I paraphrase part of the wikipedia article on the Weyl character formula: Weyl character formula.

If $\pi$ is an irreducible finite-dimensional representation of a complex semisimple Lie algebra $\mathfrak{g}$ and $\mathfrak{h}$ is a choice of Cartan subalgebra of $\mathfrak{g}$, then the Weyl character formula states that the character $\operatorname{ch}_\pi$ of $\pi$ is given by

$$ \operatorname{ch}_\pi(H) = \frac{\sum_{w \in W} \epsilon(w) e^{w(\lambda+\rho)(H)}}{\prod_{\alpha \in \Delta^+}(e^{\alpha(H)/2} - e^{-\alpha(H)/2})},$$

where $W$ is the Weyl group, $H \in \mathfrak{h}$, $\epsilon(w)$ is the determinant of the action of $w \in W$ on the Cartan subalgebra $\mathfrak{h}$, $\Delta^+$ denotes the set of positive roots of $(\mathfrak{g}, \mathfrak{h})$, $\lambda$ denotes the highest weight of $\pi$ and $\rho$ is half the sum of all positive roots of $(\mathfrak{g}, \mathfrak{h})$ (i.e. half the sum of all the elements of $\Delta^+$).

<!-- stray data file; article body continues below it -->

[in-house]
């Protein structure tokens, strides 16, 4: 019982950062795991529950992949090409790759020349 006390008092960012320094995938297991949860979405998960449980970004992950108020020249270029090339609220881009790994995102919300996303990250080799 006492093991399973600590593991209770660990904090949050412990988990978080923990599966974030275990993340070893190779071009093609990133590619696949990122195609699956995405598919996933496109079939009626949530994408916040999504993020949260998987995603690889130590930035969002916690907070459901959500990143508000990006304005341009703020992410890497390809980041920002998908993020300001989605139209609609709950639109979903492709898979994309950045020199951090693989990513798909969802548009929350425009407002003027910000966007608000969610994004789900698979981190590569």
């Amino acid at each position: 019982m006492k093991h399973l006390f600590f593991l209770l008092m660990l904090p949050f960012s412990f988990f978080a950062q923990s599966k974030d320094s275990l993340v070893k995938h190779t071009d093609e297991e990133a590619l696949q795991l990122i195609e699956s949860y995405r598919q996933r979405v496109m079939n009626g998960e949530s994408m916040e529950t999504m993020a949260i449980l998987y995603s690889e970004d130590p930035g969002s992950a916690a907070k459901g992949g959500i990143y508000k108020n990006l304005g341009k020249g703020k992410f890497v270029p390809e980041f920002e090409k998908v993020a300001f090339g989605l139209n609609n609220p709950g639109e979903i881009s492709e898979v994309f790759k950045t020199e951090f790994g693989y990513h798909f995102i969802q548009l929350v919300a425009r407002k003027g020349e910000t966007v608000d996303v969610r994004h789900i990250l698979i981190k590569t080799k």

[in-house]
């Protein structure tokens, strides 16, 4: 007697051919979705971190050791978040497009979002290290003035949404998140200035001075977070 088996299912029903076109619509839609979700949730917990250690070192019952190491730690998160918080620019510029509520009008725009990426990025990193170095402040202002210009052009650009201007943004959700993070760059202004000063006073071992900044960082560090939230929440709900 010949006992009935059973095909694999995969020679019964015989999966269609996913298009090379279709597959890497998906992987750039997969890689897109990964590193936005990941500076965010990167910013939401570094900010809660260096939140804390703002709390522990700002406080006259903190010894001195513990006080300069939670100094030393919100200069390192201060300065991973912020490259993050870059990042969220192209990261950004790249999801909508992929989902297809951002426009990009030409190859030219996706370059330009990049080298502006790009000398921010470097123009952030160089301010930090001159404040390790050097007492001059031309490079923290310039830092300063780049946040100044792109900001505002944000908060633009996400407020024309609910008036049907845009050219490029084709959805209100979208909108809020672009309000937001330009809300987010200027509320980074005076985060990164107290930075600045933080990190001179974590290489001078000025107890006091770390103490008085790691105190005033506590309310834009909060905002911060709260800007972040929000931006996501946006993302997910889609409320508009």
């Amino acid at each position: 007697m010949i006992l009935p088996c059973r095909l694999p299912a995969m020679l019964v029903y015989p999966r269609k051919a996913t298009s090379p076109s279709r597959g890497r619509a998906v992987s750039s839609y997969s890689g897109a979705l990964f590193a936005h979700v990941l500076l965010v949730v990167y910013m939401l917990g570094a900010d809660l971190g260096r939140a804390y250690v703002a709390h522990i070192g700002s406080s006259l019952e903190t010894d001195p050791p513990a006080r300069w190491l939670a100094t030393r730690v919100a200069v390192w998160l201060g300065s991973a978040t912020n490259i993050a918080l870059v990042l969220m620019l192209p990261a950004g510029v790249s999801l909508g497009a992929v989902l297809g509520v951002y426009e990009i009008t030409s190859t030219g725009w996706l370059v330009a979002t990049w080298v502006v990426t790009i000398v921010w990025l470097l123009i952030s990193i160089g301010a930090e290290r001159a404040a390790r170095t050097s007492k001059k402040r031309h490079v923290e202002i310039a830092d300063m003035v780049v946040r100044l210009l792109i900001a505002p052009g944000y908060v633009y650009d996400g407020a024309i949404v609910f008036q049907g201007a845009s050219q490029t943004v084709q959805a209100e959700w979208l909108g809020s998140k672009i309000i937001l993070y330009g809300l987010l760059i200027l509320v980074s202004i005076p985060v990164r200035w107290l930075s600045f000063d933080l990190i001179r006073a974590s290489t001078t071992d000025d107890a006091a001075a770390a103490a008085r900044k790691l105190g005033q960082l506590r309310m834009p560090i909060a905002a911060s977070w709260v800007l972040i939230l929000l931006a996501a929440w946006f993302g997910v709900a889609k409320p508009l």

If $\mathfrak{g} = \mathfrak{sl}(n)$, it is known that the denominator of the RHS of the Weyl character formula can be written as a determinant (actually a Vandermonde determinant). While it does seem counterproductive, since the numerator looks simple enough (well, to some extent), yet I am interested whether or not the numerator can also be written as a determinant, at least for $\mathfrak{g} = \mathfrak{sl}(n)$, though I am also interested in the other cases too. After all, the Weyl group in this special case is $S_n$, the symmetric group on $n$ elements, and an $n \times n$ determinant can be expanded as an alternating sum over $S_n$. So this does seem promising. I apologize if it turns out to be a trivial question perhaps (I currently have limited access to online journals etc.).